07 October

I solemnly promise to tell the truth, the whole truth and nothing but the truth whilst composing my CV….

We’ve all been there, we’ve all added an extra digit or enhanced a story to make things seem more interesting or appealing, but should this trait follow whilst composing a CV? Honestly? The answer could not be any clearer; simply don’t do it.

Not only telling a few white lines deemed as ‘unethical’ but if your potential employer does find out then it could potentially lead to the end of your engagement with that firm. You’ve got to remember, experienced HR managers have seen it all, they know what areas and points you’re more likely to ‘enhance; and will focus on these points to really see if it all adds up. Social Media and in particular the internet provide HR managers with the tools to seek the truth if required.

If this hasn’t made you think twice, then simply search online. There’s loads of cases whereby individuals have lied on their CV/during an interview only for this to come out later down the line and the result being sudden dismissal. Considering all these factors, we’re going to take a look at some of the options available if one did consider telling a cheeky lie…

What are the consequences if I’m caught providing false information on my CV?

If it backfires, and you’re caught out telling a little lie on your application, then here are just some of the possible outcomes that may arise…

  • If found our prior to a job offering being made, then the employer can immediately reject your job application.
  • The employer is also within the power to blacklist your name, preventing your from applying for any future jobs with that company.
  • If the lies have surfaced after you’ve take up employment, then the employer is well within their power to dismiss you.
  • You could be severely embarrassed if this comes out.
  • Potential prosecution and in some cases prison time!

There are many that have lied on their applications/CV’s throughout their professional careers, but this is something we wouldn’t encourage as it could eventually catch up with you.

Why do people mislead on their CVs?

The common answer for this is to simply standout so that they secure the interview itself. You are trying to ensure that you ‘win’ this competition and to do so you need to ensure you are better than your opposition and that your CV surfaces to the top of the pile.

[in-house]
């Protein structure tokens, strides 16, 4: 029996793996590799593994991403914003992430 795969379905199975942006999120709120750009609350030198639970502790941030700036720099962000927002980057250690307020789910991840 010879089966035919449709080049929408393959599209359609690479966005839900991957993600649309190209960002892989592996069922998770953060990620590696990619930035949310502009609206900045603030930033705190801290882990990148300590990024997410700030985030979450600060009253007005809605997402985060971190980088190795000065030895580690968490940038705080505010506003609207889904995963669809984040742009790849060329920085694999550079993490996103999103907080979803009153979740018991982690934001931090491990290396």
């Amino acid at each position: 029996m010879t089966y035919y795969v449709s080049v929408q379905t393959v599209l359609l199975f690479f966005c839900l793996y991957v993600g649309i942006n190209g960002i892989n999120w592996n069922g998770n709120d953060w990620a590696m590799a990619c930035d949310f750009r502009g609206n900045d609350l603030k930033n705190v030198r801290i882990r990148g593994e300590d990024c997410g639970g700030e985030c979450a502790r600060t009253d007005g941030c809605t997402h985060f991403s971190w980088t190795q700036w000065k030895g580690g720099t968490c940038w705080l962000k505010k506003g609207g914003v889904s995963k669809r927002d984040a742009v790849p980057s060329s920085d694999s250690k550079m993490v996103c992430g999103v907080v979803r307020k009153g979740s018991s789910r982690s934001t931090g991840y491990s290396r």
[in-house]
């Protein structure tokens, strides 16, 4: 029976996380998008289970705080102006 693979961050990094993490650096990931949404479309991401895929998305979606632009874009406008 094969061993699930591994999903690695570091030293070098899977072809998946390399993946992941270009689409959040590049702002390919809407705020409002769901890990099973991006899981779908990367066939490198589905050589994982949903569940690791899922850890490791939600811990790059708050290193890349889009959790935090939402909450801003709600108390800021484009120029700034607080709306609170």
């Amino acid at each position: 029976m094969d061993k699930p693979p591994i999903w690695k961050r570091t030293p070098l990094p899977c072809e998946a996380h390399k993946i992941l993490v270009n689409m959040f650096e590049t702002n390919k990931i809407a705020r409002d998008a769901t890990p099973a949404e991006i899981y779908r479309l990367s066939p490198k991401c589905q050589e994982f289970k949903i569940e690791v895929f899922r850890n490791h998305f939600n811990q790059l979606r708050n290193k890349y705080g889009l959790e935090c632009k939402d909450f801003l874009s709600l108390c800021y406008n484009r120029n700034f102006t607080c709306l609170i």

The real problems then materialise once you are in the interview, it’s now down to you to prove the fact and potentially provide evidence to backup everything you have detailed within your CV. This is where most are caught out!

What are the most common points to lie about in a CV?

The most common lies submitted within CVs usually focus around:

  • Enhancing your previous job or position at that place of employment
  • Qualifications – Putting down GCSE scores you didn’t achieve or degrees you haven’t obtained or even boasting higher grades.
  • Falsifying your previous salary
  • Who you have previously worked for – trying to drop in big names?
  • Dismissals – hiding the fact that you have been dismissed from a previous job.
  • Dates of employment – lying by extending periods, makes you look more reliable as an employee if you are committed and consistent.
  • Tasks undertaken through your previous employment
  • Not disclosing any run ins with the law – Criminal Records or actual prison time.
  • Enhancing your overall work experience and skills gained through that.
  • Lying about your reasons for leaving employment, making out you chose to leave when in fact you were asked to leave or did not meet targets.
  • Pretending to be multi-lingual
  • Using incorrect references on your CV

So how am I going to get caught out if I do lie/mislead?

In the first instance, employers will attempt to contact and check details with your references or previous/current employer.

Other forms of investigation include…

  • Sub-contracting a specialist firm to conduct background checks on you.
  • Request proof of claims which could be in the form of documentation or original certificates/awards.
  • Undertake DBS (Disclosure and Barring Service) checks
  • Ask specific and probing questions to see whether it’s possible to catch you out.

If any gaps or discrepancies do surface, then the HR Manager may then ultimately dismiss your application or request an explanation.

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